OvalProcessStatus  status = generator.execute();

2.1.2 Command line usage

From a command line, the Generator is invoked using the Java application launcher, i.e. java command. In this case, a wrapper class CentOSOvalGeneratorCli is used. There are two arguments:

Listing 5: CentOS OVAL Generator (command line usage)

$ java -classpath ... \
  jp.go.aist.six.oval.process.centos.CentOSOvalGeneratorCli \
  -rho \
  -o oval-definition_9522.xml

2.2 Debian GNU/Linux

We found that the Debian Security Advisory (DSA) web pages contain sufficient information to generate OVAL Definition documents for Debian GNU/Linux. They include the information about what packages fix the security issues.

Figure 3 shows the steps to generate a Definition document in SIX OVAL.

  1. First, a DSA page is parsed and a Java object representing it is created by the DSA Parser.
  2. Secondly, another Java object representing an OVAL Definition is generated from the DSA object.
  3. At last, the OVAL object is serialized to an OVAL Definition document.

Figure 3: Debian OVAL Generator


Here, the Debian OVAL Generator is responsible for the whole process. Jericho HTML Parser and Castor are utilized for parsing the DSA pages and object serialization by the DSA Parser and XML Mapper, respectively.

2.2.1 Programmatic usage

The Debian OVAL Generator, DebianOvalGenerator class, can be configured with two properties. The one is the location of the source DSA and another is the path name of the generated document file (Listing 6).

Listing 6: Debian OVAL Generator (programmatic usage)

import jp.go.aist.six.oval.process.OvalProcessStatus;
import jp.go.aist.six.oval.process.debian.DebianOvalGenerator;

String  sourceDsa = "";
String  generatedDef = "oval-definition_1974.xml";

DebianOvalGenerator  generator = new DebianOvalGenerator();
generator.setSourceDsaLocation( sourceDsa );
// or  DebianOvalGenerator  generator = new DebianOvalGenerator( sourceDsa );
generator.setOutputDefinitionLocation( generatedDef );

OvalProcessStatus  status = generator.execute();

2.2.2 Command line usage

From a command line, a wrapper class DebianOvalGeneratorCli is invoked with the following arguments:

Listing 7: Debian OVAL Generator (command line usage)

$ java -classpath ... \
  jp.go.aist.six.oval.process.DebianOvalGeneratorCli \
  -dsa \
  -o oval-definition_1974.xml

2.2.3 Configuration of Debian OVAL Generator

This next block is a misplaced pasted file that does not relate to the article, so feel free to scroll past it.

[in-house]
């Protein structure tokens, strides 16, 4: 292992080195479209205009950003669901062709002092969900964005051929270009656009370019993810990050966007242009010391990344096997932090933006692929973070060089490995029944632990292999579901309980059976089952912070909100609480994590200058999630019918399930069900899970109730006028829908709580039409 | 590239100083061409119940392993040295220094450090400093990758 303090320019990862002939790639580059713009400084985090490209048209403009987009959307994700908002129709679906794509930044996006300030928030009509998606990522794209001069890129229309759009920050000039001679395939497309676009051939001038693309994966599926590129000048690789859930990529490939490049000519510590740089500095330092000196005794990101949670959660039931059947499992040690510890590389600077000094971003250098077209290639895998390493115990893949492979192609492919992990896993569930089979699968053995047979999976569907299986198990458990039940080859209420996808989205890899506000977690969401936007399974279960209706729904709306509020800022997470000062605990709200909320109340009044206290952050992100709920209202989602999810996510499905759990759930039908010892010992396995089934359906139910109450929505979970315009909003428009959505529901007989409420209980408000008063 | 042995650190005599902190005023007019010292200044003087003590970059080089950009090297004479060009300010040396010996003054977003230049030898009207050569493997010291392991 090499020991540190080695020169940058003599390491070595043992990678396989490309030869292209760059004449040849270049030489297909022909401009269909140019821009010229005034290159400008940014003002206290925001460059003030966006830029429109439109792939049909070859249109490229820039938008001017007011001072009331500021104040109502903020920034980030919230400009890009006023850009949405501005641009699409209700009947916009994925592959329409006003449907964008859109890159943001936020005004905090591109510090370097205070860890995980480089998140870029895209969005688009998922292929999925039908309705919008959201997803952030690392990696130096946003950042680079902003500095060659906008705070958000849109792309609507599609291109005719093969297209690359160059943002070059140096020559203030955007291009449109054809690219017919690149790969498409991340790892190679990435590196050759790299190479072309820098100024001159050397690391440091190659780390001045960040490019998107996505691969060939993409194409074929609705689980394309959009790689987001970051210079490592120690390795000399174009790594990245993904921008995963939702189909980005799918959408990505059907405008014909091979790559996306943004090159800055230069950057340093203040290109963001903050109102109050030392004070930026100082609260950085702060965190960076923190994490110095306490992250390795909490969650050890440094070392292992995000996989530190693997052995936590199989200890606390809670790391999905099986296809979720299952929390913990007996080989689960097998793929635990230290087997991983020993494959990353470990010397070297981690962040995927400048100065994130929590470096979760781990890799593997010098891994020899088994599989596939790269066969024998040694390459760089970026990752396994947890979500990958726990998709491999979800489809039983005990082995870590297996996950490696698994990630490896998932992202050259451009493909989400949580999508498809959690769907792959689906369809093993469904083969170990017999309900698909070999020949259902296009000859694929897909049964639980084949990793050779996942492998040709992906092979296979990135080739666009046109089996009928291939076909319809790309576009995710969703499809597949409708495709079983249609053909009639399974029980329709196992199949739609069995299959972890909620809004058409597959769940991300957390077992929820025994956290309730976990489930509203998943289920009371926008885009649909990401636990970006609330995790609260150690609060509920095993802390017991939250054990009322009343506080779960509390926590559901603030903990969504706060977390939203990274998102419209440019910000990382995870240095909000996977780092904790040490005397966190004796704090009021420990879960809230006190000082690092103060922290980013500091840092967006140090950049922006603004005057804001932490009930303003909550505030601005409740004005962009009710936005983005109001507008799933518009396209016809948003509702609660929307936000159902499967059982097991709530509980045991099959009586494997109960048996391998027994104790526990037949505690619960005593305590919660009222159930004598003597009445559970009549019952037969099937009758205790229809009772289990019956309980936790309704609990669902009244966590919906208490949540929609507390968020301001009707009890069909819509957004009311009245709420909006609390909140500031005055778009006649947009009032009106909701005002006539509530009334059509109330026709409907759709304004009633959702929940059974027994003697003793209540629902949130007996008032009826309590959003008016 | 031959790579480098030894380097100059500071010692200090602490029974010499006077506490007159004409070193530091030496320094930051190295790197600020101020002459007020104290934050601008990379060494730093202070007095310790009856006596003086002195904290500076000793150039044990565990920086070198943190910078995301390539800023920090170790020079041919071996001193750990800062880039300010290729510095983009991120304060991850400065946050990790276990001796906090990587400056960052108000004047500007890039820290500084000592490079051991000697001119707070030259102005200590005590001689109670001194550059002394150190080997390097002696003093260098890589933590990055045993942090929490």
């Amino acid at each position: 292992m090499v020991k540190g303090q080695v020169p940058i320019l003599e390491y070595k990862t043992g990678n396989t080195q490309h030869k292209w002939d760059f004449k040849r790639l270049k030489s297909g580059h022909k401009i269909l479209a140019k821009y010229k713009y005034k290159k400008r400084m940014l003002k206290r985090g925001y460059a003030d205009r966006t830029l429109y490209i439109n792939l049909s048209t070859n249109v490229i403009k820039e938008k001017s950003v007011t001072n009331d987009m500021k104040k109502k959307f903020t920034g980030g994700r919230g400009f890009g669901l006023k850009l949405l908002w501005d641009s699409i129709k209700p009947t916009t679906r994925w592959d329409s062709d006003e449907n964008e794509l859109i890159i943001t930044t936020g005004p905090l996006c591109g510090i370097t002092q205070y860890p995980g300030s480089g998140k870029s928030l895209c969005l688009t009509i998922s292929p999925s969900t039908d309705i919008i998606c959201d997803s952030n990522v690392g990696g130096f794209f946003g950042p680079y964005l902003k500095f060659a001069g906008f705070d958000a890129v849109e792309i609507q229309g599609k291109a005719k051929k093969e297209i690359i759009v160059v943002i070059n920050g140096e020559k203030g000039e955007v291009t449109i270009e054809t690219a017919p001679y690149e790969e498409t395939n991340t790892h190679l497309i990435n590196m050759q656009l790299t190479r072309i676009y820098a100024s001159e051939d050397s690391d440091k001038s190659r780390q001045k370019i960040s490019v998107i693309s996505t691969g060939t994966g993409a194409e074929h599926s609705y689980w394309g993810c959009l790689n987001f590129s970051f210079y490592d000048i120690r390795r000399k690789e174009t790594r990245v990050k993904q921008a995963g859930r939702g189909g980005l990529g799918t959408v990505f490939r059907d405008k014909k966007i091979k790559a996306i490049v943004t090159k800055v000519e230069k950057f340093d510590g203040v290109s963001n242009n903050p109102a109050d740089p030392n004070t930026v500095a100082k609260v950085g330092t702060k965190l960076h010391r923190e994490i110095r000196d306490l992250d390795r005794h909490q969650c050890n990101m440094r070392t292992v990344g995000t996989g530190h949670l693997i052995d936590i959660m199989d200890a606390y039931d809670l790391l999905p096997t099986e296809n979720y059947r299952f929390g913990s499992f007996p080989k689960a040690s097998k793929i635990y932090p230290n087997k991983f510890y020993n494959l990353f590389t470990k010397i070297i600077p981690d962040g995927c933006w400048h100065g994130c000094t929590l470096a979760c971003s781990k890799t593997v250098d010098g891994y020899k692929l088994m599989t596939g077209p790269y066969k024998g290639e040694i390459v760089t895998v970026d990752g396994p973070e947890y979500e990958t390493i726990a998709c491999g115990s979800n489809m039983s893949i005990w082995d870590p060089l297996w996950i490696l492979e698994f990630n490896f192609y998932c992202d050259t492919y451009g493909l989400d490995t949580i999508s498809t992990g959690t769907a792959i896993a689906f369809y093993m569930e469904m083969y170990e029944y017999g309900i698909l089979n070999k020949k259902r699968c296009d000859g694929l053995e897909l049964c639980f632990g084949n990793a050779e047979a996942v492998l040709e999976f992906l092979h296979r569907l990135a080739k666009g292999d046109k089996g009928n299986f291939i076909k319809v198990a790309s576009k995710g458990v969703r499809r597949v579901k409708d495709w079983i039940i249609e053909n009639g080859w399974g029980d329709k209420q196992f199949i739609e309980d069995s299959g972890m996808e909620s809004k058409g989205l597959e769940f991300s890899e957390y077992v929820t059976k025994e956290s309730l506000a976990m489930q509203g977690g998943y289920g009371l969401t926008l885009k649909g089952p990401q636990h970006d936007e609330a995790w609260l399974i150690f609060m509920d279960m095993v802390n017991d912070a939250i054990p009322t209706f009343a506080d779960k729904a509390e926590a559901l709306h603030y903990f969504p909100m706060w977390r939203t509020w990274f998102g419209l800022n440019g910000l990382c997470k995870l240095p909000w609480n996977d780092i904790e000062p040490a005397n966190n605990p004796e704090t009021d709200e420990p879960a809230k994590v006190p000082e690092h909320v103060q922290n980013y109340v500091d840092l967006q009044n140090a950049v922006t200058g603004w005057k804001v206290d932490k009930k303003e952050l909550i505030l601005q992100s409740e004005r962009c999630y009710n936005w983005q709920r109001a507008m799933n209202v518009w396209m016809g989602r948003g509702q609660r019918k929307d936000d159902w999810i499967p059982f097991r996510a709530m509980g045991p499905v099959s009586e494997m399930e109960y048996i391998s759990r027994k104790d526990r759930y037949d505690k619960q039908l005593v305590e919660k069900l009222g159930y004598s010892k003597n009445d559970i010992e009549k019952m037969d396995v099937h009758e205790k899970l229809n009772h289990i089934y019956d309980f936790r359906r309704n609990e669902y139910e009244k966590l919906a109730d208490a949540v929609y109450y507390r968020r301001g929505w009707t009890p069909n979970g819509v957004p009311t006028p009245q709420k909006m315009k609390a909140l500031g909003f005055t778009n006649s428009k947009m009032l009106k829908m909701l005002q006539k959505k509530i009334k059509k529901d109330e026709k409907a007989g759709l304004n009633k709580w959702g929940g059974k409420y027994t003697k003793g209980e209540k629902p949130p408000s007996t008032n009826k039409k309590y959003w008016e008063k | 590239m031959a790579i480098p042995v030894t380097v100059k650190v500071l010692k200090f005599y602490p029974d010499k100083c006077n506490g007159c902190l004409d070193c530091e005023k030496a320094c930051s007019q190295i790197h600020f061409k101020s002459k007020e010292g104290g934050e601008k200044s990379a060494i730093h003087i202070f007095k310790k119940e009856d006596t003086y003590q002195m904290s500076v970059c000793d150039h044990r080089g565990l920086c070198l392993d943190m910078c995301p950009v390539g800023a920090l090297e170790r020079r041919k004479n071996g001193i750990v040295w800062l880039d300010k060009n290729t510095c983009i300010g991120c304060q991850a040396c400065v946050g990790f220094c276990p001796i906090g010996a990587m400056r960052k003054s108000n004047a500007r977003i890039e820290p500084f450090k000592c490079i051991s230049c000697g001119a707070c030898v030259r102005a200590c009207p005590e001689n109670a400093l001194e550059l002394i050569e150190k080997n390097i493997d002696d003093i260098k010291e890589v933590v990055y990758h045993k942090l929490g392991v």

There are several properties to configure the generation process. See the section 4 for how to specify the values.

Configuration Properties for Debian OVAL Generation

Property name Description Sample values
six.oval.debian.dsc (optional) Location of the Debian package description (dsc) files. The value is a directory path or an URL. The description files are assumed to be located immediate under this location. A dsc file is required to retrieve the epoch, version, and release, and binary names. If this property is not specified, dsc files are obtained from the Debian site. This property can be used for off-line processing. /usr/local/src/deb/dsc

3. OVAL Domain Model

The Domain Model is a set of Java classes which reflects the OVAL Definition, System Characteristics, and Results schema. In this model, several interfaces and abstract classes, that are not appear in the OVAL schema, are introduced from an object-oriented point of view.

TODO: UML diagrams ...

Figure 4: OVAL Domain Model (Definition)


3. OVAL Data Store

This feature supports persistence of OVAL objects. That is, it is possible to save/load the OVAL Definitions and the Results to/from a relational database. Query features are now in developing stage.

In combination with the SIX OVAL Interpreter, it is possible to build a security assessment system in a client-server style.

TODO: .....

4. Runtime Configuration

SIX OVAL can be configured by Java properties.

The Java system properties have higher priority. The details of the properties are described in the related sections.

Akihito Nakamura, <nakamura-akihito @ >

National Institute of Advanced Industrial Science and Technology (AIST)
Information Technology Research Institute
AIST Tsukuba Central 2, 1-1, Umezono 1-Chome, Tsukuba-shi, Ibaraki-ken, 305-8568 JAPAN

© 2010 Akihito Nakamura. Term of Use.